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Cronyism blamed for half of Univ. of Texas law school grads’ inability to pass the bar

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A mushrooming scandal at the University of Texas has exposed rampant favoritism in the admissions process of its nationally-respected School of Law.

According to Watchdog.org, Democratic and Republican elected officials stand accused of calling in favors and using their clout to obtain admission to the law school for less-than-qualified but well-connected applicants.

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The prestigious program boasts a meager 59 percent of recent graduates who were able to pass the Texas bar exam. Those numbers rank UT “dead last among Texas’ nine law schools despite it being by far the most highly regarded school of the nine,” wrote Erik Telford at FoxNews.com.

“Every law school — even Harvard and Yale — turns out the occasional disappointing alum who cannot pass the bar,” said Telford. “In Texas, however, a disturbing number of these failed graduates are directly connected to the politicians who oversee the university’s source of funding.”

Telford singled out State Sen. Judith Zaffirini (D) and State House Speaker Joe Straus (R) as particularly egregious offenders. A series of Zaffirini emails showed that the state Senator was more than willing to pull strings in applicants’ favor. Another six recent graduates who failed the bar exam twice each have connections to Straus’ office.

“None of the emails published so far explicitly mention any sort of quid pro quo, but none need do so,” wrote Watchdog.org’s Jon Cassidy, “as the recipients all know Zaffirini is the most powerful voice on higher education funding in the Texas Legislature. Even so, in one of the emails, Zaffirini mentions how much funding she’s secured for the university before switching topics to the applicant.”

Furthermore, the children of three Texas lawmakers, including Zaffirini’s son, have graduated from UT Law School and failed the bar exam eight times between them. In addition to Zaffirini, State Sen. John Carona (R) and House Appropriations Committee Chairman Jim Pitts (R) each sent their sons to the program, neither of whom has passed the bar to this day.

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UT Chancellor Francisco Cigarroa opened a preliminary investigation into the charges earlier this year. Those findings are now in the hands of the University of Texas Board of Regents, which will decide whether to launch a full investigation.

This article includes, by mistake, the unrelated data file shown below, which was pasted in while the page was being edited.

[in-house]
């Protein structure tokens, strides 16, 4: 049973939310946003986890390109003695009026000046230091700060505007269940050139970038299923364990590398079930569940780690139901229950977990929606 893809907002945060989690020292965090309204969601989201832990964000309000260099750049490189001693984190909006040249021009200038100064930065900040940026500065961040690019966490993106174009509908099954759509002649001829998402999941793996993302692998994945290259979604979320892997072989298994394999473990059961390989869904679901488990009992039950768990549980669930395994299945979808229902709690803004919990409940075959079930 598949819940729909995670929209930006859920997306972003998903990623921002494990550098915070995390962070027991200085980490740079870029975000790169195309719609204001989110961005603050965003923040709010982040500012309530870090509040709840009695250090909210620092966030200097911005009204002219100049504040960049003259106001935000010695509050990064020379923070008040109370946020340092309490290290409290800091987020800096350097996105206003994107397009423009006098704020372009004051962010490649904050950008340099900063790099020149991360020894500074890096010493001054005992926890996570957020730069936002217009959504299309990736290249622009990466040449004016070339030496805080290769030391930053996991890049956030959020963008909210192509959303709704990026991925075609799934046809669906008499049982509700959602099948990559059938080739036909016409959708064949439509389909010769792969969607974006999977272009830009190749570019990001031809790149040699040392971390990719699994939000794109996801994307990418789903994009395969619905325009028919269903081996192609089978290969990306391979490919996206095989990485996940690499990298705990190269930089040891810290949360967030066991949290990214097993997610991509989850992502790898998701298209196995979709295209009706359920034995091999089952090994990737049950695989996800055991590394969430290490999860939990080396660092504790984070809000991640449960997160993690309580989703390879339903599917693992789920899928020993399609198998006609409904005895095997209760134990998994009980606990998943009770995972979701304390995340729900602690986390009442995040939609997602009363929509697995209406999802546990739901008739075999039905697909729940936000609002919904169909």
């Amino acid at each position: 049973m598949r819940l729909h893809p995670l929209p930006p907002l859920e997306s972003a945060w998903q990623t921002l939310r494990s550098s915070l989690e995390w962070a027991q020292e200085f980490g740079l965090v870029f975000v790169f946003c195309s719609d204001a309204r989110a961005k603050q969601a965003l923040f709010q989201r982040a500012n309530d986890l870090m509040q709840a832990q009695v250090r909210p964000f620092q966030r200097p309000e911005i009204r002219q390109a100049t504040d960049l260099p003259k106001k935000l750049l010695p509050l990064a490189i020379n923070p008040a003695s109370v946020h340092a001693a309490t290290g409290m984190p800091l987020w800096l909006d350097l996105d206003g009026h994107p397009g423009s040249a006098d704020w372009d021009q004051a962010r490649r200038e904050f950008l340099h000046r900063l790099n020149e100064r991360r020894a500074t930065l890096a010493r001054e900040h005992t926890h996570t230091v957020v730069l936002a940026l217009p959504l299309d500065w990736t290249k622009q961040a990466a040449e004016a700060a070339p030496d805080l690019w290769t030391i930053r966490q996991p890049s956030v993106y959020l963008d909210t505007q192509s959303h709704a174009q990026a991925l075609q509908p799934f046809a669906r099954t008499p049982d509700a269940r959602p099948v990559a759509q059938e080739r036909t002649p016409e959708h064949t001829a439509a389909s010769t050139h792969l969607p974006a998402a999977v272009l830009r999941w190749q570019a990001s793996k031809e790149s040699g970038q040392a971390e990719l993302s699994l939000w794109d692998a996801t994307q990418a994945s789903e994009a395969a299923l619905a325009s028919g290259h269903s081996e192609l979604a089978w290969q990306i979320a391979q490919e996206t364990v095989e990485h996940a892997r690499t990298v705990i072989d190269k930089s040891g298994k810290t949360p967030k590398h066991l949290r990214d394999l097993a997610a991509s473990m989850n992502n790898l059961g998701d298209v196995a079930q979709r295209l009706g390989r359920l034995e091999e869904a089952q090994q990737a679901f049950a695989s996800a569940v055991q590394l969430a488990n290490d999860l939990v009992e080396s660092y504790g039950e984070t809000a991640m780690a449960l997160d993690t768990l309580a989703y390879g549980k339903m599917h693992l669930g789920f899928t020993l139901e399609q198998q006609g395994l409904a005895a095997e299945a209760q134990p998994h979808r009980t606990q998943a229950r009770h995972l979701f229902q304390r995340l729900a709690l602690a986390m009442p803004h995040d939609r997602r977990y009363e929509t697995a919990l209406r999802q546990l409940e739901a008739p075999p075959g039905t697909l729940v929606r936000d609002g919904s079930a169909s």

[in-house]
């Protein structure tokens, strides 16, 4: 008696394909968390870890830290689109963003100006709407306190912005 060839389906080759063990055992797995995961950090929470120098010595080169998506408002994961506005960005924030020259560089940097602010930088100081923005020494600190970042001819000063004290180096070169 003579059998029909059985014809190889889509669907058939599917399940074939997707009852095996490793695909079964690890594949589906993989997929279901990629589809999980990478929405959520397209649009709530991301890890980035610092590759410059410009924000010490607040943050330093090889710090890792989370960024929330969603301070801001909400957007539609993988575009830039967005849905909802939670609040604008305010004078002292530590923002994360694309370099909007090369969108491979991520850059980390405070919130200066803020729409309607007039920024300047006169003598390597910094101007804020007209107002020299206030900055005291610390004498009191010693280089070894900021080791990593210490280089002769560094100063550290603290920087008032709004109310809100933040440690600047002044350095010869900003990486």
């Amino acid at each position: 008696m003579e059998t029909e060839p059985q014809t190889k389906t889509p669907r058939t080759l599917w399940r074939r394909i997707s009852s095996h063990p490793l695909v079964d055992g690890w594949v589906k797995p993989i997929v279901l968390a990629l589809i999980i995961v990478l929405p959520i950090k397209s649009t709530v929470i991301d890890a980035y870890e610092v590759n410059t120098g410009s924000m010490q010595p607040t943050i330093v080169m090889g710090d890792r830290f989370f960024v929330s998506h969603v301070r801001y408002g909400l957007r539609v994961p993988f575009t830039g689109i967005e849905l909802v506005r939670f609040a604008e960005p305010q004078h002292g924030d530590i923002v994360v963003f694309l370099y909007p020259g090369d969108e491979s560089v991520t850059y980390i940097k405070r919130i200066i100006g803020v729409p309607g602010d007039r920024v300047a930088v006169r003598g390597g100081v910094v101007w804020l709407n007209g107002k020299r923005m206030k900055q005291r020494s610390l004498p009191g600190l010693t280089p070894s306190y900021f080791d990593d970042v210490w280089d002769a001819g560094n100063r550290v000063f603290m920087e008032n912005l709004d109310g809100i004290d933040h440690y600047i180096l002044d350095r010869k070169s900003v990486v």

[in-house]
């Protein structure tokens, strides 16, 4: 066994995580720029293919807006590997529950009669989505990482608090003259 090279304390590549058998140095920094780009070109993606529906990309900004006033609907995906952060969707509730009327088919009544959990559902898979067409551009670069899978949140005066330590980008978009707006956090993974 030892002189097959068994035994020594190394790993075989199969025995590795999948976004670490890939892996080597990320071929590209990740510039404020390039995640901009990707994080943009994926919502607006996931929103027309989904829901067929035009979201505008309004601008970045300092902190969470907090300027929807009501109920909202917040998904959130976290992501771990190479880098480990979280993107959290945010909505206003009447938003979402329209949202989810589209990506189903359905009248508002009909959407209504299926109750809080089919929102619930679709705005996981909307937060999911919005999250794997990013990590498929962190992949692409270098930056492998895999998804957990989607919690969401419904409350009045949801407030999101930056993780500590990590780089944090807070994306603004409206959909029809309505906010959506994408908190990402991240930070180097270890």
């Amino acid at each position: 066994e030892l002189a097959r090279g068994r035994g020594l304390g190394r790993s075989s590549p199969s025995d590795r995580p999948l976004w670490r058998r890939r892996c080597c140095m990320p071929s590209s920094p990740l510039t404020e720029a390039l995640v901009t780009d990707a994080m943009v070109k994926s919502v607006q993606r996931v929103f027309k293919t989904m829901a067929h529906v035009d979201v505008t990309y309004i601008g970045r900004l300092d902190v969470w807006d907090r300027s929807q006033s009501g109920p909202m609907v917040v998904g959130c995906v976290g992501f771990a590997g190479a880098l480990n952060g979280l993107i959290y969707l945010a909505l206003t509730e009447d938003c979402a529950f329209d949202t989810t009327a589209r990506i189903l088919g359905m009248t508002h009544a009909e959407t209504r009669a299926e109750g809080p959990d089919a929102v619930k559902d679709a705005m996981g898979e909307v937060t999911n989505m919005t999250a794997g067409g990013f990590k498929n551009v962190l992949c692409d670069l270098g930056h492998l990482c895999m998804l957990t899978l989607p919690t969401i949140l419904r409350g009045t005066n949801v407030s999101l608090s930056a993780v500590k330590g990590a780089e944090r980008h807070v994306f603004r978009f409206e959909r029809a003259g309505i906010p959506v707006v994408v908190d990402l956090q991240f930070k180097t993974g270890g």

[Image of Texas House Speaker Joe Straus via Facebook.com]


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In a secluded region in Russia’s Arctic they are rejecting Putin in rare protest

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Lyudmila Laptander, an activist advocating autonomy for her mineral-rich Nenets region in the Russian Arctic, worries authorities are planning to sacrifice its traditions for the promise of economic enrichment.

"If Nenets is merged with another region, I worry that no one will look after our language or our traditions, and that our small villages in the tundra will be forgotten," said Laptander, 61, a member of the Yasavey cultural group.

The autonomous region on the edge of the Arctic Ocean was gripped by protests in May against the government's plans to integrate it with neighbouring Arkhangelsk.

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People are paying to hire this donkey to crash their Zoom meetings

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The coronavirus pandemic has led millions of people to embrace meetings via Zoom, but admittedly, those can be as tedious as in-person conferences.

So one animal sanctuary in Canada, in dire need of cash after being forced to close to visitors, found a way to solve both problems.

Meet Buckwheat, a donkey at the Farmhouse Garden Animal Home, who is ready to inject some fun into your humdrum work-from-home office day -- for a price.

"Hello. We are crashing your meeting, we are crashing your meeting -- this is Buckwheat," says sanctuary volunteer Tim Fors, introducing the gray and white animal on a Zoom call.

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Republican senators are suddenly trying to social distance — from Trump

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There’s something interesting in today’s news:

A number of Republican Senators have said they are skipping the Republican National Convention this year. The convention was originally scheduled in Charlotte, North Carolina, but at Trump’s insistence was relocated to Jacksonville, Florida, last month. The stated reason was that Democratic North Carolina Governor Roy Cooper would not commit to permitting a full convention out of concerns about the spread of coronavirus, but the abrupt switch to Florida, less than 80 days before the convention, still seems odd to me. Regardless, the switch has created a new problem: Florida is in the midst of a dramatic spike in coronavirus cases, setting a record for new cases in a single day during the weekend —11,458—and running low of ICU beds.

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